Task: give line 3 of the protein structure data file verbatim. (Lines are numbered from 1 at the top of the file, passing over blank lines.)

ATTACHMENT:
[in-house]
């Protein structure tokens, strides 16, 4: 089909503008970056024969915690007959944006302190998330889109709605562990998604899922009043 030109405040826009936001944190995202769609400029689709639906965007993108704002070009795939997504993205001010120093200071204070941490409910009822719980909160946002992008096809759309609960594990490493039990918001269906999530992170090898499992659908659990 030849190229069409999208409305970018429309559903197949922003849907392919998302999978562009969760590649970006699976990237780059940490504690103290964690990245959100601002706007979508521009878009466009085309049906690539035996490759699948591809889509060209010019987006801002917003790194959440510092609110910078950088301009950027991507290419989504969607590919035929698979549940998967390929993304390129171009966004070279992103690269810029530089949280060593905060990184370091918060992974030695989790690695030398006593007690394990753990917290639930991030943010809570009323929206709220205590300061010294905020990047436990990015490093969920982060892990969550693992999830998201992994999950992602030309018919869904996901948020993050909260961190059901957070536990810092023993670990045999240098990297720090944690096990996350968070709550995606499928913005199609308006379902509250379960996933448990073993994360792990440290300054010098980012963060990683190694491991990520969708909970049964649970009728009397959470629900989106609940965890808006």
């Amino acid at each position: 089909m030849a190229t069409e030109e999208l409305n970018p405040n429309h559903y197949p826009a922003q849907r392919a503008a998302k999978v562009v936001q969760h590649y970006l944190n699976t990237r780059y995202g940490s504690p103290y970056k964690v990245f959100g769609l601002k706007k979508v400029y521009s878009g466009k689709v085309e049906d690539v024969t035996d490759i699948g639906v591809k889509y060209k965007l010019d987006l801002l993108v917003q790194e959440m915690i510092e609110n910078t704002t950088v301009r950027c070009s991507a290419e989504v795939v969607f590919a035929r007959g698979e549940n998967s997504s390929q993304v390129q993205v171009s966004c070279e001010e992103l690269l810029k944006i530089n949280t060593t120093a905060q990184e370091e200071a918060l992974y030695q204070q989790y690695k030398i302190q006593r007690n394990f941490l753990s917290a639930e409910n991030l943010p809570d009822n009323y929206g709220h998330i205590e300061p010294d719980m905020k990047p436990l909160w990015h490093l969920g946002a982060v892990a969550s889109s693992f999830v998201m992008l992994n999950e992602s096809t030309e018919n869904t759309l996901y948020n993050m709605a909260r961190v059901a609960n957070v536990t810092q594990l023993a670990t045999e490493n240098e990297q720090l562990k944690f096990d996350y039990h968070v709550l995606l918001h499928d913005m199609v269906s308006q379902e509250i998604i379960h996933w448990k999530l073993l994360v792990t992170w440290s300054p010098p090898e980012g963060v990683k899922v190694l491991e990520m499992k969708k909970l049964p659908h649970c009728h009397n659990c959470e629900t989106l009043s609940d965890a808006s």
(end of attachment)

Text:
């Amino acid at each position: 089909m030849a190229t069409e030109e999208l409305n970018p405040n429309h559903y197949p826009a922003q849907r392919a503008a998302k999978v562009v936001q969760h590649y970006l944190n699976t990237r780059y995202g940490s504690p103290y970056k964690v990245f959100g769609l601002k706007k979508v400029y521009s878009g466009k689709v085309e049906d690539v024969t035996d490759i699948g639906v591809k889509y060209k965007l010019d987006l801002l993108v917003q790194e959440m915690i510092e609110n910078t704002t950088v301009r950027c070009s991507a290419e989504v795939v969607f590919a035929r007959g698979e549940n998967s997504s390929q993304v390129q993205v171009s966004c070279e001010e992103l690269l810029k944006i530089n949280t060593t120093a905060q990184e370091e200071a918060l992974y030695q204070q989790y690695k030398i302190q006593r007690n394990f941490l753990s917290a639930e409910n991030l943010p809570d009822n009323y929206g709220h998330i205590e300061p010294d719980m905020k990047p436990l909160w990015h490093l969920g946002a982060v892990a969550s889109s693992f999830v998201m992008l992994n999950e992602s096809t030309e018919n869904t759309l996901y948020n993050m709605a909260r961190v059901a609960n957070v536990t810092q594990l023993a670990t045999e490493n240098e990297q720090l562990k944690f096990d996350y039990h968070v709550l995606l918001h499928d913005m199609v269906s308006q379902e509250i998604i379960h996933w448990k999530l073993l994360v792990t992170w440290s300054p010098p090898e980012g963060v990683k899922v190694l491991e990520m499992k969708k909970l049964p659908h649970c009728h009397n659990c959470e629900t989106l009043s609940d965890a808006s």